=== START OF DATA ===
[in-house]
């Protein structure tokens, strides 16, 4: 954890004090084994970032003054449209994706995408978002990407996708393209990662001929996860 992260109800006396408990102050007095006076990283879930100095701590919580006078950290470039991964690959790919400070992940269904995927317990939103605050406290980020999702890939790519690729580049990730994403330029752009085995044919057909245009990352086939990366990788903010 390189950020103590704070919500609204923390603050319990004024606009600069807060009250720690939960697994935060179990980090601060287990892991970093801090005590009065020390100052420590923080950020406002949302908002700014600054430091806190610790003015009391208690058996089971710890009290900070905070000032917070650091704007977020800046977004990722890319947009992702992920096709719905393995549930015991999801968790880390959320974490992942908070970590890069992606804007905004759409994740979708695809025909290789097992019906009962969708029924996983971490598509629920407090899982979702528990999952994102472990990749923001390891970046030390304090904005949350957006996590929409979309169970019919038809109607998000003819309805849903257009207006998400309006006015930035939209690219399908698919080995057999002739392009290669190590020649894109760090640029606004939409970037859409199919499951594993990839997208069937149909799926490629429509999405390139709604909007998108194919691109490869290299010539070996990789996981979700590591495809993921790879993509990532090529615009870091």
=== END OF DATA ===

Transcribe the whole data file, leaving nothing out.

[in-house]
């Protein structure tokens, strides 16, 4: 954890004090084994970032003054449209994706995408978002990407996708393209990662001929996860 992260109800006396408990102050007095006076990283879930100095701590919580006078950290470039991964690959790919400070992940269904995927317990939103605050406290980020999702890939790519690729580049990730994403330029752009085995044919057909245009990352086939990366990788903010 390189950020103590704070919500609204923390603050319990004024606009600069807060009250720690939960697994935060179990980090601060287990892991970093801090005590009065020390100052420590923080950020406002949302908002700014600054430091806190610790003015009391208690058996089971710890009290900070905070000032917070650091704007977020800046977004990722890319947009992702992920096709719905393995549930015991999801968790880390959320974490992942908070970590890069992606804007905004759409994740979708695809025909290789097992019906009962969708029924996983971490598509629920407090899982979702528990999952994102472990990749923001390891970046030390304090904005949350957006996590929409979309169970019919038809109607998000003819309805849903257009207006998400309006006015930035939209690219399908698919080995057999002739392009290669190590020649894109760090640029606004939409970037859409199919499951594993990839997208069937149909799926490629429509999405390139709604909007998108194919691109490869290299010539070996990789996981979700590591495809993921790879993509990532090529615009870091």